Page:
The remarkable programs at Camelot could not be successful without support from the community. This year, the stars will come out – star riders and students, that is – at the Starry Knights dinner and auction event at the Scottsdale Plaza Resort November 2. Chaparral High School student Patrick Bonner is just one of the heroes of the Camelot program and has been involved for the last five years. Bonner, who has used a wheelchair since suffering a stroke at nine months old, now serves as a mentor for others, participating in disability awareness programs, volunteering at his church, singing in his school choir, and taking on a role in his school’s theater production. He also enjoys swimming and waterskiing, and exemplifies the determination and strong character Camelot strives to build. Starry Knights not only provides much-needed funding for Camelot programs for students like Bonner, but it also gives the community an opportunity to see the difference that love and support, combined with the patience and intuitiveness of horses, can make in people’s lives. Limits become challenges, and those challenges can be overcome by those who are willing to dream, to risk, to love and to serve. Starry Knights will be held at the Scottsdale Plaza Resort, 7200 N. Scottsdale Road in Scottsdale, Saturday, November 2 from 6 to 9 p.m. and will include a dinner, silent auction and live auction. Single tickets are sold at a cost of $125, or for $110 if purchased by October 10; corporate sets of 10 tickets are $1,000.


October 2013

Camelot Creed We believe dreams are essential to life and the right to risk belongs to us all, We commit ourselves to slaying the dragons of doubt in ourselves and others, We believe the world is changed one life at a time, We dedicate ourselves to a program designed for the individual, wherein quality will always be placed before quantity, We believe persons with disabilities should be in control of their own lives, We pledge ourselves to a program where disabled people govern themselves and a learning model based on mentorship, We believe freedom and dignity are priceless; success can only be kept when given away, We commit ourselves to a Camelot which will always be free of charge other than the commitment to become a contributor to our community, We believe life is a Round Table wherein each member is both student and teacher, We pledge to build in each other the knightly virtues of Courage, Loyalty, Compassion, Honor, Justice, Generosity, and Faith, We believe in the philosophy of Camelot, which calls on each of us to rise to our highest good, We embrace the Quest and dedicate ourselves to quality life with programs that offer opportunities to dream, to risk, to love, and to serve.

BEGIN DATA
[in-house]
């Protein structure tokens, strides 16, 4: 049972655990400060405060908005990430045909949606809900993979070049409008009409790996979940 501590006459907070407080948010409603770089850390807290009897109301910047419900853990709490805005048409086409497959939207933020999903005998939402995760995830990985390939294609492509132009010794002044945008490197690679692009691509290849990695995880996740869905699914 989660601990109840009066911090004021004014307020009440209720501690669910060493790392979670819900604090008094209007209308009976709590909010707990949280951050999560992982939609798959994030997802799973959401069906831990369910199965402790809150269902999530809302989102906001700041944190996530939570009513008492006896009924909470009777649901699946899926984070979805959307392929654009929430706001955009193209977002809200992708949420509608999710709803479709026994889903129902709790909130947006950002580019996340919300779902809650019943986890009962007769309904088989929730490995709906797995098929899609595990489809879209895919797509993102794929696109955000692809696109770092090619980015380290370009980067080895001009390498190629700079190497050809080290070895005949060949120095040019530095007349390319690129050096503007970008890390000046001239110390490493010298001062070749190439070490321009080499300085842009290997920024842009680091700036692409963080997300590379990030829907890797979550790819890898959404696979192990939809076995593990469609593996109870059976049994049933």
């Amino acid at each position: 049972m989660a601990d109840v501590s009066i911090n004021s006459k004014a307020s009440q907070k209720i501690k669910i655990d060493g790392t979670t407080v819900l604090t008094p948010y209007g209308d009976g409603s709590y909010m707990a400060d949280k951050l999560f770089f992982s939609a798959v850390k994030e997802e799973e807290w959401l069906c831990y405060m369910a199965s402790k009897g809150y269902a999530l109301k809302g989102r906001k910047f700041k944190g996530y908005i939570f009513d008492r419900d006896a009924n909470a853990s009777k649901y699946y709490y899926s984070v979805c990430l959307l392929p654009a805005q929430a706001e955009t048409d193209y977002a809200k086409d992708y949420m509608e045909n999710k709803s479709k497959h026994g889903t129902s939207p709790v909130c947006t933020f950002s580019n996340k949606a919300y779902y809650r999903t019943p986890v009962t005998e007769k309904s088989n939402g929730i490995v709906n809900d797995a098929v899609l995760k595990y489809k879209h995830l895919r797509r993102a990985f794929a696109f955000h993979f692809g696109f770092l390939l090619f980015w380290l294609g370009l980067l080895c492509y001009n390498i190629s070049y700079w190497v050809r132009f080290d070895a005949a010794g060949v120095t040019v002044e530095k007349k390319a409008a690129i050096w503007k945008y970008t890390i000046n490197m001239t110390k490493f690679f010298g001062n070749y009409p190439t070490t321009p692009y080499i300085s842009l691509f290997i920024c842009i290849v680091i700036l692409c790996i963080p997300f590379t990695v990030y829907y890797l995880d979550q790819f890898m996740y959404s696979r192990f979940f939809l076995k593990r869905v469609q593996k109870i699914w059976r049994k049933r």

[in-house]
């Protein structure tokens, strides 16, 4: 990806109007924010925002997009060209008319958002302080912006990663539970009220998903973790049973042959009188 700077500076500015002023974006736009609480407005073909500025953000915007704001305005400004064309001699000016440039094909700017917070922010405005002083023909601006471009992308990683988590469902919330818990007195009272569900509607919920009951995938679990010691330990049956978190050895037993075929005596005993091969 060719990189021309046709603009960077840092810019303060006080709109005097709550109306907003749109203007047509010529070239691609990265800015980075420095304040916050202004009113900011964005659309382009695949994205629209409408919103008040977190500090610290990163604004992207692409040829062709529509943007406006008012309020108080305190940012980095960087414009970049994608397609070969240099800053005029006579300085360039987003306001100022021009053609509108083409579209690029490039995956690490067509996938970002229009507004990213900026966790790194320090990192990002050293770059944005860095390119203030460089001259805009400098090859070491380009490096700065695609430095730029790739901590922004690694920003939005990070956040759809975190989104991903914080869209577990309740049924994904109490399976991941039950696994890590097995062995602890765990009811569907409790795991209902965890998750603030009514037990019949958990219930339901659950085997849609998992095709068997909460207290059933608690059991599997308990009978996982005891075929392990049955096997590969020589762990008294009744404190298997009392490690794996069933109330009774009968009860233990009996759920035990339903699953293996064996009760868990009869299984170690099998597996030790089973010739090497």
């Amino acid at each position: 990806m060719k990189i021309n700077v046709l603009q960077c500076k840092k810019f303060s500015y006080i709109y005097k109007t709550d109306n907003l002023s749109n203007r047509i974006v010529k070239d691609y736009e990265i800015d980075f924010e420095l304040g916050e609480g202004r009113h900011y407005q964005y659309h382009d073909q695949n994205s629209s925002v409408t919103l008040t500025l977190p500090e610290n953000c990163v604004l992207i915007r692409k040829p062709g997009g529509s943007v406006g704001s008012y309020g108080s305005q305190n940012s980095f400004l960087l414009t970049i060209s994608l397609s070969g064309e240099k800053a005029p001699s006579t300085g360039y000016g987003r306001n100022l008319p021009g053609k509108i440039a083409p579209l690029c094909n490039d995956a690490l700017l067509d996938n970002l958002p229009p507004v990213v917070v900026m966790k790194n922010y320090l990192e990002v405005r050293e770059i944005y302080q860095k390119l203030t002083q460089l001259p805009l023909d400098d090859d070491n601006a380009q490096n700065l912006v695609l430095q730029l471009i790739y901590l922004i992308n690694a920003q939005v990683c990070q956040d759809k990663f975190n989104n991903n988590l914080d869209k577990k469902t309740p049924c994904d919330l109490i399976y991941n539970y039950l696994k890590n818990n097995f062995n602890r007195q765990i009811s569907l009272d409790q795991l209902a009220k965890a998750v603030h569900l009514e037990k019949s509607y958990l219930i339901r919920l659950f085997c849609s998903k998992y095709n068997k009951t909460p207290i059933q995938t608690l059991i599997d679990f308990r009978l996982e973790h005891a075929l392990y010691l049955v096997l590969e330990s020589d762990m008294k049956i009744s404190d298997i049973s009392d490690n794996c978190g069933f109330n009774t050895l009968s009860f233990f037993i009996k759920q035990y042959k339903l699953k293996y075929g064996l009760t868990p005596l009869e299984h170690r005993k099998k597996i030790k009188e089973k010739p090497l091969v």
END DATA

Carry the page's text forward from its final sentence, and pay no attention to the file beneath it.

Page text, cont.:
Octob er 2013




Five Minutes with...

Dick Hyland Writer Tom Scanlon

“Never had a bad day,” says Dick Hyland, director of golf at north Scottsdale’s prestigious Country Club at DC Ranch. He has spent most of his life in golf, first as a caddy outside of Philadelphia, then as a PGA Class A Professional. In addition to playing competitively and instructing as a pro, Hyland has helped design a dozen courses around the country. He has been named PGA Professional of the Year in Florida and Arizona and was the National PGA award winner for Merchandiser of the Year. After living and working in Florida, the Pennsylvania native has been a staple of the north Phoenix golf scene for more than two decades. He was the director of golf at Desert Mountain from 1987 to 2002, then became president of Lyle Anderson Golf Ltd., “with golf responsibilities at all his clubs from Scotland through Hawaii.” Two years ago, he returned to the local scene, accepting an offer to run the golf program at DC Ranch. “I am a young 57, as I have to be to keep up with the young aspiring professionals on staff,” says Hyland, who lives in Pinnacle Peak with his wife of 31 years, real estate agent Jeri, and their four dogs. The Hylands have a daughter, Kaycie who is an attorney in the golf business in Carlsbad, California. Asked about his “never had a bad day” philosophy, he expounds, zen-like: “What’s the worst that can happen? Nothing. Make a couple bogeys, make a couple birdies, you’re even.” Ah, if only golf were that easy for most of us. Hyland talked to ImagesAZ about his life on the links, with a few tips along the way:

IAZ: How old were you when you started golfing, and what got you interested? DH: I believe I was 11 or 12 years old when I started playing. I got the opportunity to be a caddy at Merion Golf Club in Pennsylvania, the site of this year’s men’s US Open Championship. I enjoyed the strategy of golf, could play outdoors with my buddies, and I only got better if I practiced and played a lot.

IAZ: Did you ever pursue playing professional golf?

If so, what tours did you play?

DH: I’ve been in the PGA since 1978 and a member since 1982, so I have played professional golf for a long time, just not as a PGA Tour player. In the late 70s when my career was focusing on the instruction side of the business, I had a student from Germany who asked me to consider trying the European Tour but I opted to continue down the path of teaching the game.


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IAZ: What is it about the game of golf that has made it a lifetime pursuit/career for you?

DH: Golf is truly a game for a lifetime unlike other sports where the physical demands of the game prohibit you from playing after awhile. I first got involved by playing the game, then teaching it, followed by starting a career as a PGA professional, which has lasted many years. I have been very fortunate to meet and play with some wonderful businessmen, politicians, entertainers and professional athletes in many sports, which has been fun.

IAZ: Why do many golfers find it difficult to improve? DH:

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In fairness to many golfers, they don’t have the